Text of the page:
“The battle for supremacy in the digital entertainment world is about much more than who makes the sleekest, coolest device… The battle is really about who controls the next generation of home entertainment; how content is received, stored, viewed, manipulated and distributed. In essence, it is a platform war like the one in the late 1980s and early 1990s that firmly established Microsoft as the rainmaker of the PC world, and made company co-founder and chairman Bill Gates the world’s top techie and richest man in the process. Smart investors might be asking themselves whether they really want to bet against this man,” Simon Avery reports for The Globe and Mail.
“Once again, Mr. Gates is playing catch-up to Steve Jobs, his counterpart at Apple Computer and one of the greatest innovators of the digital age. Apple’s early success with the iPod and its accompanying music ecosystem has given the company a solid head start,” Avery reports. “This week, the Cupertino, Calif.-based company reported soaring revenue and profit for the second quarter, with iPod sales generating $1-billion, or almost one-third of Apple’s total revenue. The iPod is converting long-time Windows users to the Apple platform, Peter Oppenheimer, Apple’s chief financial officer, told analysts on a conference call. The ripple effect from the portable music player included a 43-per-cent increase in the number of Apple Macintosh computers sold in the quarter, a 70-per-cent increase in traffic to Apple’s 102 stores and a doubling of in-store sales from a year earlier.”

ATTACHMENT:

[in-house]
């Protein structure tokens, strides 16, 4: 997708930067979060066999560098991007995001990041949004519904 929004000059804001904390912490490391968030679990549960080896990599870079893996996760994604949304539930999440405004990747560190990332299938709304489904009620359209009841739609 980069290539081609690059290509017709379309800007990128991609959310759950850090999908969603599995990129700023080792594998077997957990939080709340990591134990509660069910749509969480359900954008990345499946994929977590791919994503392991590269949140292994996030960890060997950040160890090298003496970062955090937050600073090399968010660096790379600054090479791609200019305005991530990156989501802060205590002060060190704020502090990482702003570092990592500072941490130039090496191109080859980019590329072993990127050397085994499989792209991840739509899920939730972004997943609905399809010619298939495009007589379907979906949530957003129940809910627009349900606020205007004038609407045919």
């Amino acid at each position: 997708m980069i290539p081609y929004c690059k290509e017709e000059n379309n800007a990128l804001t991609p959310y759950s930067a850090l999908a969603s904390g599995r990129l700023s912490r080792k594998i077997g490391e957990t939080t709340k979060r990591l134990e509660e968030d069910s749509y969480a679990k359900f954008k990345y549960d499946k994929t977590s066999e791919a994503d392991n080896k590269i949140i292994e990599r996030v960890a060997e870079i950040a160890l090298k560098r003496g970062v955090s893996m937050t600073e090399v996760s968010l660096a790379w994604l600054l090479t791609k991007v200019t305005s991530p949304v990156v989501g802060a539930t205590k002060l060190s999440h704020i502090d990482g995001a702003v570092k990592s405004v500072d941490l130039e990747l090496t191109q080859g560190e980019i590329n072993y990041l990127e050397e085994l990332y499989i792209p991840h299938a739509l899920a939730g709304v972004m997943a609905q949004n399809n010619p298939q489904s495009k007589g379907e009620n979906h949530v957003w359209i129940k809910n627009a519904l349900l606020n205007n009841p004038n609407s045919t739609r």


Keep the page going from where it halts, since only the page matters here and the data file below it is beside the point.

Avery reports, “It would be a mistake to think, however, that Mr. Gates and his team have been caught flat-footed, as they were 10 years ago by the Internet. ‘Our story is harder to tell,’ says Greg Barber, vice-president of the home and entertainment division at Microsoft Canada Co. and a member of the consumer strategy team in Redmond. ‘It’s not just music, it’s video, TV and photos, and even communication in terms of smart phones. Our story is a little harder to tell because it is broader and because it is done jointly through partners.'”
Avery reports, “The winner in the race is likely to be the company that can take the elements of home entertainment and combine them into a single neat fashion that is easy for the consumer to embrace, Puneet Jain, a senior marketing manager for Sony of Canada Ltd., says. Today, Apple Computer claims bragging rights as the company that has most closely achieved that. It is expanding the iPod’s capabilities to carry photos, and many are hoping Apple will eventually find a way to popularize mobile video content.”
Full article here.
MacDailyNews Take: Only one company makes computer hardware, consumer electronics, operating systems, and software under one roof: Apple Computer, Inc. That is why their solutions work so well for the users of the products. Apple controls the entire widget to create seamless, solid, elegant solutions vs. the disjointed “too many cooks in the kitchen” approach of the Wintel hegemony.